There's a huge difference between being modest while breastfeeding and just being straight up careless, trashy and disrespectful to those around you. Why don't you try popping out a boob without a baby attached to it and see how long it takes for you to get arrested for public indecency? Strange how that works, right?

So many people talking about it bring up the point of how we shouldn't "sexualize" breastfeeding and seeing a woman's breasts while doing so. Actually, all of these people are missing the point. It's not sexual, it's just purely immodest and disrespectful.

If you see a girl in a shirt cut too low, you call her a slut. If you see a celebrity post a nude photo, you call them immodest and a terrible role model. What makes you think that pulling out a breast in the middle of public is different, regardless of what you're doing with it?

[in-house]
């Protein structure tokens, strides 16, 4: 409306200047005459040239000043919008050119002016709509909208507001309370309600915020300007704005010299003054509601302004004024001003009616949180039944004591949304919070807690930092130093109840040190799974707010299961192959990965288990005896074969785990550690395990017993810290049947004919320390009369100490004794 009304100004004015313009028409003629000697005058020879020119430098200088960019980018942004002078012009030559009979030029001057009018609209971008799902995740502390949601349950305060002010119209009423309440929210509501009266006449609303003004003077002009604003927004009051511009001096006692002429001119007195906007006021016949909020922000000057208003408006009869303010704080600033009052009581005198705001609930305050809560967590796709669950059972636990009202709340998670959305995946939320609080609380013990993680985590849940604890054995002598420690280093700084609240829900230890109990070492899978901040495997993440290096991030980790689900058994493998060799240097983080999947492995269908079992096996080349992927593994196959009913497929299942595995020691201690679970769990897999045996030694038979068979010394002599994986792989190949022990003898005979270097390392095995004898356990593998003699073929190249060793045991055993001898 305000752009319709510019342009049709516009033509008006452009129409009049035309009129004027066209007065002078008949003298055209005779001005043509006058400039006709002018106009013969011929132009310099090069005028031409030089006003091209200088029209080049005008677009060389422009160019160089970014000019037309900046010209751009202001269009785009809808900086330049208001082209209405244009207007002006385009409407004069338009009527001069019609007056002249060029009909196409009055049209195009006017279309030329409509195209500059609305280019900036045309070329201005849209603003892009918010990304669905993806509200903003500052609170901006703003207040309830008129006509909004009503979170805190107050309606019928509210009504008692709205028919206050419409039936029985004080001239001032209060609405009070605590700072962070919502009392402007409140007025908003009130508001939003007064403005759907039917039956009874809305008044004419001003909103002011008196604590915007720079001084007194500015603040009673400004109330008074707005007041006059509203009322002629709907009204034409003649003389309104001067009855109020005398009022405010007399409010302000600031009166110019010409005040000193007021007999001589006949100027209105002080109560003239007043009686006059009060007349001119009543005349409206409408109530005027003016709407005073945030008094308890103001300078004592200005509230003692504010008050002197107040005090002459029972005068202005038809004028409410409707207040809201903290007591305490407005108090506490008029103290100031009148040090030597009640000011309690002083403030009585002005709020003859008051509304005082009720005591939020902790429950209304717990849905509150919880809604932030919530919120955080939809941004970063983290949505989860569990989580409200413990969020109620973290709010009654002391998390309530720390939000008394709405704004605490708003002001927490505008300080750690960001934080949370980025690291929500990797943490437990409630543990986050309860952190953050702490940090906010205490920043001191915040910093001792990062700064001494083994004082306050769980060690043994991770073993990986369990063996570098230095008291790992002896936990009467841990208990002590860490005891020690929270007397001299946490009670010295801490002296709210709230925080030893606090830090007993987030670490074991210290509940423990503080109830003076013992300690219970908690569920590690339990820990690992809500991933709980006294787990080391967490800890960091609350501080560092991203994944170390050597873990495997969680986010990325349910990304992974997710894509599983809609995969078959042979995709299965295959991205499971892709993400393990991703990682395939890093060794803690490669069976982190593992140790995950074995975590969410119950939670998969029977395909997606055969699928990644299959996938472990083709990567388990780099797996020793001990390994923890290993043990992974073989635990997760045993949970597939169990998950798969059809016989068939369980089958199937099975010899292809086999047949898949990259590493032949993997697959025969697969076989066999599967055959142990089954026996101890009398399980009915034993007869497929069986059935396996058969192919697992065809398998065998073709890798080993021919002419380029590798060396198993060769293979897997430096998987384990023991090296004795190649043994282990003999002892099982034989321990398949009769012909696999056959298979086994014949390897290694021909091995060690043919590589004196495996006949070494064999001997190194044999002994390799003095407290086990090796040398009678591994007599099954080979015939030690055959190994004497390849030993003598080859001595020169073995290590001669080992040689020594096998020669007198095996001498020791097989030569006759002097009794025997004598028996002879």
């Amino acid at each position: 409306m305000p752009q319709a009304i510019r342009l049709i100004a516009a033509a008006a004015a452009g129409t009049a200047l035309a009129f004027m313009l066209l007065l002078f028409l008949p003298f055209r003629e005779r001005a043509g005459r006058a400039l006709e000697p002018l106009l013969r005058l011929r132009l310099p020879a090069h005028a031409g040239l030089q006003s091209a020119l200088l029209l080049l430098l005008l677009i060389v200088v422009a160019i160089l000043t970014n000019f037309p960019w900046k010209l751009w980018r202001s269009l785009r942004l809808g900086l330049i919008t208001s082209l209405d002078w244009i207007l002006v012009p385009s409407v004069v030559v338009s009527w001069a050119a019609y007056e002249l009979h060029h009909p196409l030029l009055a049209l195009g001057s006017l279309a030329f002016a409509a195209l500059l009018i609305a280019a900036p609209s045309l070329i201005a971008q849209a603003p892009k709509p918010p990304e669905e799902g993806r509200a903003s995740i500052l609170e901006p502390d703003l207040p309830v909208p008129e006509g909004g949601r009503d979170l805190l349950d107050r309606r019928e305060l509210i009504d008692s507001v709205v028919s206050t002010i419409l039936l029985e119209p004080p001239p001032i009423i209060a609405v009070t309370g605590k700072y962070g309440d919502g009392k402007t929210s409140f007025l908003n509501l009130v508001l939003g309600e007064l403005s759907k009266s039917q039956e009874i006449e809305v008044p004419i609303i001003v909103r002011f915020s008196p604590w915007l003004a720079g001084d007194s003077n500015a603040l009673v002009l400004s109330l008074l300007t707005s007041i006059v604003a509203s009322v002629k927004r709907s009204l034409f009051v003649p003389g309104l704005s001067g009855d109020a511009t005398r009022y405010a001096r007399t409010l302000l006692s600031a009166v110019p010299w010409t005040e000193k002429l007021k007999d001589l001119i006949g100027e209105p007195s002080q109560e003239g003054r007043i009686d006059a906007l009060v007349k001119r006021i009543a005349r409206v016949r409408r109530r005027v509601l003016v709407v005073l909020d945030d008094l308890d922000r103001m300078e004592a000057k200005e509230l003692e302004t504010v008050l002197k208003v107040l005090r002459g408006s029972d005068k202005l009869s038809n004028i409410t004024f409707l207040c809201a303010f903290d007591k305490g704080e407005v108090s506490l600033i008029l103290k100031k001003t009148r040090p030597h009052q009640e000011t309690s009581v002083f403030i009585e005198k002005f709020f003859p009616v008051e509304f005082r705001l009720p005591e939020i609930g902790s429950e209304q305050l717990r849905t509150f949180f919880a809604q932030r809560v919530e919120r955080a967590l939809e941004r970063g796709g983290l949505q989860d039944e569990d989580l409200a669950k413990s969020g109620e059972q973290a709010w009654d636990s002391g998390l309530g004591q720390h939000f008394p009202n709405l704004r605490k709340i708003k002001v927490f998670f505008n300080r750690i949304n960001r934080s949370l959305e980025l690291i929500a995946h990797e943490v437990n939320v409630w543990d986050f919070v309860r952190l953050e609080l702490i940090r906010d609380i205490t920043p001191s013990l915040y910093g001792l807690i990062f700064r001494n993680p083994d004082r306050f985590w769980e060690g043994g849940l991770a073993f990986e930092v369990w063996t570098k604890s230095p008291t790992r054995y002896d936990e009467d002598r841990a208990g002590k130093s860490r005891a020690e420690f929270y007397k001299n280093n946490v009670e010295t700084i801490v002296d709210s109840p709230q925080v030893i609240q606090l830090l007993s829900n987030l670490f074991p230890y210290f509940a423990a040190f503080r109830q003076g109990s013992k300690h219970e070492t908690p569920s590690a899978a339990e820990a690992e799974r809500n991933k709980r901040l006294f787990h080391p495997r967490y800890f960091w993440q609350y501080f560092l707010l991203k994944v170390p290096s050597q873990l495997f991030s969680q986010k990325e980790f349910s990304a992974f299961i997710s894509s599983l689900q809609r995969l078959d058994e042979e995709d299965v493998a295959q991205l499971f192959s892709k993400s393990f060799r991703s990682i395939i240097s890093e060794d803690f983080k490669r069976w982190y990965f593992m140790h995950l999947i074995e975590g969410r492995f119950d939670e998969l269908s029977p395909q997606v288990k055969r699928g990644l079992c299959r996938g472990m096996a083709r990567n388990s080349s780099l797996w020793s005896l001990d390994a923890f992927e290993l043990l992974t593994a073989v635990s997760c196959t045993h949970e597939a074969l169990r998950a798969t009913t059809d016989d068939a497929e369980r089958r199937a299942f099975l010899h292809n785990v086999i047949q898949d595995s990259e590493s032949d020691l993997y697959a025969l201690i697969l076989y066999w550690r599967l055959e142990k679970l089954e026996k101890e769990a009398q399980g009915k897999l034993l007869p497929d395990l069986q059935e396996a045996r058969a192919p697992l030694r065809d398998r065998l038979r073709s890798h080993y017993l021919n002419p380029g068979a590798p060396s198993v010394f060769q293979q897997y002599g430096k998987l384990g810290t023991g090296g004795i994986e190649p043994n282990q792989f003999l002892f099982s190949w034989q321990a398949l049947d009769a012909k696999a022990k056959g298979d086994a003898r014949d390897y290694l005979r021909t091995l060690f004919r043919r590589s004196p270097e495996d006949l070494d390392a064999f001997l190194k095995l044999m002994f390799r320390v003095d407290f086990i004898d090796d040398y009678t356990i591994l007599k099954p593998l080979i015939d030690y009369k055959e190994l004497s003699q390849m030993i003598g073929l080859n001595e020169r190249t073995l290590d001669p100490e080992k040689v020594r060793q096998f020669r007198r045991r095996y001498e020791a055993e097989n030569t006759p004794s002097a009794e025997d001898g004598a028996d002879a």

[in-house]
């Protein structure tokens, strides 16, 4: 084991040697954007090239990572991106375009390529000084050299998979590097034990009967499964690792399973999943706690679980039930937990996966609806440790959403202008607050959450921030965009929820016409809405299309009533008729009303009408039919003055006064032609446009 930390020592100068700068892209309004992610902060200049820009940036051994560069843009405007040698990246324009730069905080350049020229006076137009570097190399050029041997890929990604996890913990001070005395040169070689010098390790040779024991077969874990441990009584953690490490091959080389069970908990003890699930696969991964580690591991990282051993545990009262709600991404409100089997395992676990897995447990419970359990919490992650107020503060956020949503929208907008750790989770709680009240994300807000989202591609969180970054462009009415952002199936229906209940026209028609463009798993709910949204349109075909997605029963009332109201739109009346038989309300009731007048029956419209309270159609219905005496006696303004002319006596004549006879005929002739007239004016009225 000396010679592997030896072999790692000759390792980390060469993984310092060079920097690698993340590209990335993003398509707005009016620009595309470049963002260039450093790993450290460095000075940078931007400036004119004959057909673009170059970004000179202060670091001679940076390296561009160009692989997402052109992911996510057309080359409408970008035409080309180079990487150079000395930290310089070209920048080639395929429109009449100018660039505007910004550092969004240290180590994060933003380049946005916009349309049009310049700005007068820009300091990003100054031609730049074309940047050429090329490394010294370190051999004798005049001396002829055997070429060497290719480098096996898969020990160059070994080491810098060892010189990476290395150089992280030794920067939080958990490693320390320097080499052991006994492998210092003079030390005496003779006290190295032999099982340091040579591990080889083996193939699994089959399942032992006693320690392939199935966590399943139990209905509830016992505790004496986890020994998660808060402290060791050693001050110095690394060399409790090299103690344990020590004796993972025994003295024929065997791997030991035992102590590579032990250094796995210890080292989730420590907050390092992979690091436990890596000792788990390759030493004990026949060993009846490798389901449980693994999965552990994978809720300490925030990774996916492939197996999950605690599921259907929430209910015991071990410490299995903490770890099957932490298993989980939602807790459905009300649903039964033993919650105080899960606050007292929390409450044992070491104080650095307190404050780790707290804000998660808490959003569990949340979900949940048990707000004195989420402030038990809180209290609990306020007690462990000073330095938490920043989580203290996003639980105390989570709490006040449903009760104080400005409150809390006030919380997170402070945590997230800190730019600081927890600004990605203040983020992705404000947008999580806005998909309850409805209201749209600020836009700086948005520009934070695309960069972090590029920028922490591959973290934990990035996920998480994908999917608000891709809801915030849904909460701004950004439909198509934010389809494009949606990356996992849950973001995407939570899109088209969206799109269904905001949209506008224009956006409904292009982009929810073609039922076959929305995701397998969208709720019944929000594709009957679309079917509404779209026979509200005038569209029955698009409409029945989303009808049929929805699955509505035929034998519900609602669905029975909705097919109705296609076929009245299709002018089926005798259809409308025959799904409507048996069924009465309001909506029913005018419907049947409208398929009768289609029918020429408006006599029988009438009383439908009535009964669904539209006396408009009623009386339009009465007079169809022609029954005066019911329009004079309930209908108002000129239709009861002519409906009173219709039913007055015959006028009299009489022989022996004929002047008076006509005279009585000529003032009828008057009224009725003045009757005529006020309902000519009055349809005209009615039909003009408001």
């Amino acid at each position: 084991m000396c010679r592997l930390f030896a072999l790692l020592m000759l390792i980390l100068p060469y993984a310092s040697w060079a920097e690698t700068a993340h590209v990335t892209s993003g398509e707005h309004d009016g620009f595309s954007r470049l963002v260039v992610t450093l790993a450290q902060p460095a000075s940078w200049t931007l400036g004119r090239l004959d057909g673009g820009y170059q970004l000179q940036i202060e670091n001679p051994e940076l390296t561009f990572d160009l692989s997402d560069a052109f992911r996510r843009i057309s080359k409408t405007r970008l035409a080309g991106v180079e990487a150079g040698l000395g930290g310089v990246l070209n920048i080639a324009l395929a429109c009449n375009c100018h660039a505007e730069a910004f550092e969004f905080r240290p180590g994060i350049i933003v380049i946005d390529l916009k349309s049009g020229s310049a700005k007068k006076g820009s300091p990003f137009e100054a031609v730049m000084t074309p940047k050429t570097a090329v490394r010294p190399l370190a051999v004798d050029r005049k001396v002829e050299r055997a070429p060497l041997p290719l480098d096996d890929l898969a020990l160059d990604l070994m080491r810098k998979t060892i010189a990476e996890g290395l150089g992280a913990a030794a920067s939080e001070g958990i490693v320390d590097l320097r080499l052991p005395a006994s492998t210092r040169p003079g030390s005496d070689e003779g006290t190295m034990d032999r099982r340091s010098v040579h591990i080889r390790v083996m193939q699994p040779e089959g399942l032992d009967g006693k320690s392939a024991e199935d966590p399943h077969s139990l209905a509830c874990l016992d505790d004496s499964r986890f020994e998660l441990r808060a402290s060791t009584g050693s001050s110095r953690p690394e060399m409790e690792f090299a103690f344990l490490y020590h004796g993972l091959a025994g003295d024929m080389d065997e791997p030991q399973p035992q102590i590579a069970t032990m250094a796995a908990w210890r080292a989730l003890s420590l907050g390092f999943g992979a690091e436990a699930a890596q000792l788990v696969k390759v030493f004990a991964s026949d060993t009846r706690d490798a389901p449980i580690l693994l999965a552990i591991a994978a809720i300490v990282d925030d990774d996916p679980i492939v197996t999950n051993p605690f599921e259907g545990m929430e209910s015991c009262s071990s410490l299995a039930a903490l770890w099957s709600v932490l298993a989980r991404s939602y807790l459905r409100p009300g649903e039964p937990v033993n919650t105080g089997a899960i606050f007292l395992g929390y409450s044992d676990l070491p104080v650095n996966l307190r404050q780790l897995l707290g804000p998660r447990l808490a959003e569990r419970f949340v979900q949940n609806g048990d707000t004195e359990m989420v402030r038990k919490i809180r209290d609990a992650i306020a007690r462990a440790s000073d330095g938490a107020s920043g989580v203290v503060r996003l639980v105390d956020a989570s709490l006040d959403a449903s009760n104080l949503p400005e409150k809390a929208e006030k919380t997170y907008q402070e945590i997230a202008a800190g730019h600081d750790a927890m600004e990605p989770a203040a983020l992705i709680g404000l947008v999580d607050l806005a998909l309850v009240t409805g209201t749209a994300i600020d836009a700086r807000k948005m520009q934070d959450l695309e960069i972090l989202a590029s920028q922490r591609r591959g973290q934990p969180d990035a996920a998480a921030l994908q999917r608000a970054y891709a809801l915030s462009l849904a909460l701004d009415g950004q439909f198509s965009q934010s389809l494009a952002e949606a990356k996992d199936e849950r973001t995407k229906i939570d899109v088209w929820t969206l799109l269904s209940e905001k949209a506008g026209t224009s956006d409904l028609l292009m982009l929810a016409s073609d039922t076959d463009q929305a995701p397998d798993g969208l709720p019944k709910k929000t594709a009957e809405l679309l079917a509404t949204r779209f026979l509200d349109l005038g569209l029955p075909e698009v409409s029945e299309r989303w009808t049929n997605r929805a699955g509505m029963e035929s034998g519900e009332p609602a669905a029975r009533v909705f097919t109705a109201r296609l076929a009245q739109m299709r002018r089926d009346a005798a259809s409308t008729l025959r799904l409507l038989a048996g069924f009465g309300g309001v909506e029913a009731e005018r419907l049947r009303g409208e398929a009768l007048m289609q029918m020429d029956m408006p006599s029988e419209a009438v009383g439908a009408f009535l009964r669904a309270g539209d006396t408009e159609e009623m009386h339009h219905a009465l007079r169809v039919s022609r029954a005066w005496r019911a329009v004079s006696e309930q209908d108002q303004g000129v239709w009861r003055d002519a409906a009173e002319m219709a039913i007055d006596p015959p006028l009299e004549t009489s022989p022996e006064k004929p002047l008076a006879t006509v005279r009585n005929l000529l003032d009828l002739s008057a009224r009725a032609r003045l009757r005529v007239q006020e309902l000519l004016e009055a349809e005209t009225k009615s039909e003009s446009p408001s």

If I'm eating in a restaurant, I would be disgusted if the person at the table next to me had their bare feet out while they were eating. It's just not appropriate. Neither is pulling out your breast for the entire general public to see.

Nobody asked you to put a blanket over your kid's head to feed them. Nobody asked you to go feed them in a dirty bathroom. But you don't need to basically be topless to feed your kid. Growing up, I watched my mom feed my younger siblings in public. She never shied away from it, but the way she did it was always tasteful and never drew attention. She would cover herself up while doing it. She would make sure that nothing inappropriate could be seen. She was lowkey about it.

Mindblowing, right? Wait, you can actually breastfeed in public and not have to show everyone what you're doing? What a revolutionary idea!